Obviously, we as tourists were, in general, expected despite the fact we, specifically, arrived unexpectedly. Carefully-wrapped containers were now opened to reveal samples of seeds and berries that were collected and used by the farm as our tour hastily continued. We even were given a chance to pick a cocoa bean from the fruit and eat it directly. Another family member started to roast some raw coffee beans for our benefit to demonstrate the line of production.
And, of course, they proudly displayed their prized sample– dried animal poop that was dotted with coffee beans.
It’s part of the process of making “Kopi Lowak,” or coffee made from beans that pass through the Asian palm civet, a catlike, weasel-like … uhm, civet. As the coffee digests in the animal’s stomach, the claim is that it enhances/ferments the bean to create a richer tasting coffee. The scarcity, and sensationalism, of Kopi Lowak makes it exceedingly expensive but also a popular souvenir. This farm had two cages with one each, as I could see, and our hosts took pains to point out the process was safe and healthy. (It’s a consistently economic and ethical (“econethical?”) dilemma as many accuse Indonesian farms of force-feeding civets under inhumane conditions in order to produce essentially an overpriced novelty.)
Finally, we were taken upstairs of a bamboo and thatched building. The terrace offered a spectacular view of the valley, and you’d forget there were supposed to be family farm-gardens throughout. Having lived and traveled extensively through Asia, we were perhaps more nonplussed about all this “exotic” environment and products, which did not deter the hosts from trying to explain what was assumed to be unfamiliar to us. For example, when samples of coffee and tea were served to us, it was repeated pointedly that there was no sugar or milk in them but we could add them if we wanted. No problem for us. Really. It’s OK.
The same assurances and pointed questions were used when asking if we would sample the Lowak coffee, even though the tasters in this case would not be free, perhaps about a US$1.00. We looked at each other with the same open expressions. Of course. We hope to. Really. Let’s try it.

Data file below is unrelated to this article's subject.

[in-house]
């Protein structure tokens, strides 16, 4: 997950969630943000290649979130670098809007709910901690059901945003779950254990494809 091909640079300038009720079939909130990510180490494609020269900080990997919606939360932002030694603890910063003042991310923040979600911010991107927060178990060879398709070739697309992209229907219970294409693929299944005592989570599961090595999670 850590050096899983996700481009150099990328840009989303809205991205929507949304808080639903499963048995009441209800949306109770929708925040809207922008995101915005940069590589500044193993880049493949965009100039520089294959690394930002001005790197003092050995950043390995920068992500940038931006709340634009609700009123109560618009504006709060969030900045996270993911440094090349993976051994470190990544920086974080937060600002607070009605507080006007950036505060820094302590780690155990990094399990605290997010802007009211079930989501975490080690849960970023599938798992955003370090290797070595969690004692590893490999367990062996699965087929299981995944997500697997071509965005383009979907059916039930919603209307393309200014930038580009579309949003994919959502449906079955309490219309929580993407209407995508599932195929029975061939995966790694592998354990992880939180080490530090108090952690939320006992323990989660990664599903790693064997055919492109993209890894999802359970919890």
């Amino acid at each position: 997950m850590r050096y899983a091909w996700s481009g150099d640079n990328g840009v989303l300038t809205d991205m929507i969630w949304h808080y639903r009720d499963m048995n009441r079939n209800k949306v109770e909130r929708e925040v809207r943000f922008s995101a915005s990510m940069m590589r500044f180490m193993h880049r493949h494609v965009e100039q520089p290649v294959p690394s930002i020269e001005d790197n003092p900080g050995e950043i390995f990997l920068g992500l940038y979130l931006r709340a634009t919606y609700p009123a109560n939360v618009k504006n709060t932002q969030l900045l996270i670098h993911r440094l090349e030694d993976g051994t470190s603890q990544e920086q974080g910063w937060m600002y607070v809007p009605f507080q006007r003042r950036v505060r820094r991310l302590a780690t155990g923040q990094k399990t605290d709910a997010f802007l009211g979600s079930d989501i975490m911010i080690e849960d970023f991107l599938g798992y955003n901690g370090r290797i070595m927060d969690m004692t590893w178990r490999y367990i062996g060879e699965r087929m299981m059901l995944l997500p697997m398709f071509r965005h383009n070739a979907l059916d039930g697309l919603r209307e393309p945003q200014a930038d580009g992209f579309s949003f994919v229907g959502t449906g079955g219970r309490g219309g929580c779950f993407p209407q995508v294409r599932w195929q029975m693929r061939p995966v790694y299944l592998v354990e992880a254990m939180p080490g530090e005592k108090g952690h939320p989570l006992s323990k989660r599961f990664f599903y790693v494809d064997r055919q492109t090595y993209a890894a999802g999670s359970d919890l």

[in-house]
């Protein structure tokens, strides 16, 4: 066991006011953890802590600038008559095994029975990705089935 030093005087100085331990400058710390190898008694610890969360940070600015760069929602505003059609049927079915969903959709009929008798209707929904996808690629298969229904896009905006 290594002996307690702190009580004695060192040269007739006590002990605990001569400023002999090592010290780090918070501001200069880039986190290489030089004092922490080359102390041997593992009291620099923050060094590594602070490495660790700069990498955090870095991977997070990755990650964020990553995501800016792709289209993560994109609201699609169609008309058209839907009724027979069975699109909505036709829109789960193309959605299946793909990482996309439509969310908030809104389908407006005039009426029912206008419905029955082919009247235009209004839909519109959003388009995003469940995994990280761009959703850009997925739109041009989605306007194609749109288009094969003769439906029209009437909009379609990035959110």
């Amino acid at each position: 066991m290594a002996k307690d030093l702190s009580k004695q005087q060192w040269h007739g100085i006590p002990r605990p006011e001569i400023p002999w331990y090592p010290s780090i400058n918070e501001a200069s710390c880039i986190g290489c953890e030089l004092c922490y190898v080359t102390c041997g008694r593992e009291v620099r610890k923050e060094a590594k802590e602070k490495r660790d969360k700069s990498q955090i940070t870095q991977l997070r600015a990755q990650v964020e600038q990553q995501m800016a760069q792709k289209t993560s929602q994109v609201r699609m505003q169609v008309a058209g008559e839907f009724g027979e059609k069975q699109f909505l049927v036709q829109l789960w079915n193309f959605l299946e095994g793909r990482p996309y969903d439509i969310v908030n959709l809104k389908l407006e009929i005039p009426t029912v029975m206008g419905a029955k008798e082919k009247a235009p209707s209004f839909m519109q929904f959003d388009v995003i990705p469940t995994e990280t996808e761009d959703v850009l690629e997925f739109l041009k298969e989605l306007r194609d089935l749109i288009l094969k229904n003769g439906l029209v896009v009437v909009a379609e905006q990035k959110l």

The coffee was dark and rich, deeply flavored and astringently bitter. There was an undertone of earth and plant. After the sharp bitterness passed after the first sip, the aftertaste mellowed into a vaguely startchy sweetness. At the risk of too much pretension, perhaps, the Kopi was in between the thick richness I found in the Turkish coffee I had in London and the bold deepness of the siphon brew I had in Taipei. Now, was this due to the digestive process of a vaguely weasel-like animal, the pour-over process of over-roasted beans? That would require a lot more testing (and purchase power) than I am able to provide. All of that to say, it was surprisingly good, but maybe not US$100/kilogram kind of good. If you have a chance to taste it, though, go for for it.
With our tasters sampled at a leisurely and appreciative pace, we dutifully exited through the gift shop, making a few purchases, as appropriate. As tempting as it would be to arrive home with a package of Kopi Lowak to display on my shelf, I instead opted for the more sensible and practical package of cocoa powder.
With gracious smiles and gratuitous thank yous, we made our way back to the hired car. The sun never managed to shine directly behind the grey sky, but you could tell it was ready to meet the horizon soon. Most of the way back was ridden in silence, each of us confident that we could check off the cultural and nature-y bullet points on our list and be ready for the remainder of our Bali trip. We continued our drive out of the natural Ubud area and into the sprawl of Kota … a more urban kind of jungle with “wild” life more appropriate for a story at another time.